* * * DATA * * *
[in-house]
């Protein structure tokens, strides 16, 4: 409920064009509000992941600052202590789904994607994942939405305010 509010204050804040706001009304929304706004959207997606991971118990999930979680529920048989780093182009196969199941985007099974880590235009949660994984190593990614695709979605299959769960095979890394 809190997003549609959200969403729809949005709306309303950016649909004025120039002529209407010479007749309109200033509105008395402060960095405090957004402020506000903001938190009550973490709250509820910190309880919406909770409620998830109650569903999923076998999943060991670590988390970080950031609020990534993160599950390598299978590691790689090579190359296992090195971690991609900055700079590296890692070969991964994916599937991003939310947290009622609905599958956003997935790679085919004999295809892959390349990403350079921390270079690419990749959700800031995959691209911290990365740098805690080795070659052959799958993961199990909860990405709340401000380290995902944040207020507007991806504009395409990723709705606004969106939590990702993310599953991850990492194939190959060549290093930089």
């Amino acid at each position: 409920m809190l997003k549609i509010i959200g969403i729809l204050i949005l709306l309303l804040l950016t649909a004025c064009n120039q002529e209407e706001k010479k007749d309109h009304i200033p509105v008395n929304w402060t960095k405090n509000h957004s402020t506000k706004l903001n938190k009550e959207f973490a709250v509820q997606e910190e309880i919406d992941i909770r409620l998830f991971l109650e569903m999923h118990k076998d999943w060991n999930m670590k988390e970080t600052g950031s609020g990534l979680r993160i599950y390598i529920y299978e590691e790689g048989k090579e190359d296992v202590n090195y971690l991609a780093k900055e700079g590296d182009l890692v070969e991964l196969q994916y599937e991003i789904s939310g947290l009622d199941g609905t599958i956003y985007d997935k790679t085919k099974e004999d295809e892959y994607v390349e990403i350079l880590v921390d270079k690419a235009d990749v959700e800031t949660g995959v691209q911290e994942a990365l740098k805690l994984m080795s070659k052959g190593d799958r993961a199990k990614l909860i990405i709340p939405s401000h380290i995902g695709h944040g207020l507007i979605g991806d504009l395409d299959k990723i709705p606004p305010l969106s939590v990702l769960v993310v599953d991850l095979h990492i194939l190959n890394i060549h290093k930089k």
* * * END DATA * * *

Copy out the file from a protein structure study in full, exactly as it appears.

[in-house]
């Protein structure tokens, strides 16, 4: 409920064009509000992941600052202590789904994607994942939405305010 509010204050804040706001009304929304706004959207997606991971118990999930979680529920048989780093182009196969199941985007099974880590235009949660994984190593990614695709979605299959769960095979890394 809190997003549609959200969403729809949005709306309303950016649909004025120039002529209407010479007749309109200033509105008395402060960095405090957004402020506000903001938190009550973490709250509820910190309880919406909770409620998830109650569903999923076998999943060991670590988390970080950031609020990534993160599950390598299978590691790689090579190359296992090195971690991609900055700079590296890692070969991964994916599937991003939310947290009622609905599958956003997935790679085919004999295809892959390349990403350079921390270079690419990749959700800031995959691209911290990365740098805690080795070659052959799958993961199990909860990405709340401000380290995902944040207020507007991806504009395409990723709705606004969106939590990702993310599953991850990492194939190959060549290093930089």
């Amino acid at each position: 409920m809190l997003k549609i509010i959200g969403i729809l204050i949005l709306l309303l804040l950016t649909a004025c064009n120039q002529e209407e706001k010479k007749d309109h009304i200033p509105v008395n929304w402060t960095k405090n509000h957004s402020t506000k706004l903001n938190k009550e959207f973490a709250v509820q997606e910190e309880i919406d992941i909770r409620l998830f991971l109650e569903m999923h118990k076998d999943w060991n999930m670590k988390e970080t600052g950031s609020g990534l979680r993160i599950y390598i529920y299978e590691e790689g048989k090579e190359d296992v202590n090195y971690l991609a780093k900055e700079g590296d182009l890692v070969e991964l196969q994916y599937e991003i789904s939310g947290l009622d199941g609905t599958i956003y985007d997935k790679t085919k099974e004999d295809e892959y994607v390349e990403i350079l880590v921390d270079k690419a235009d990749v959700e800031t949660g995959v691209q911290e994942a990365l740098k805690l994984m080795s070659k052959g190593d799958r993961a199990k990614l909860i990405i709340p939405s401000h380290i995902g695709h944040g207020l507007i979605g991806d504009l395409d299959k990723i709705p606004p305010l969106s939590v990702l769960v993310v599953d991850l095979h990492i194939l190959n890394i060549h290093k930089k």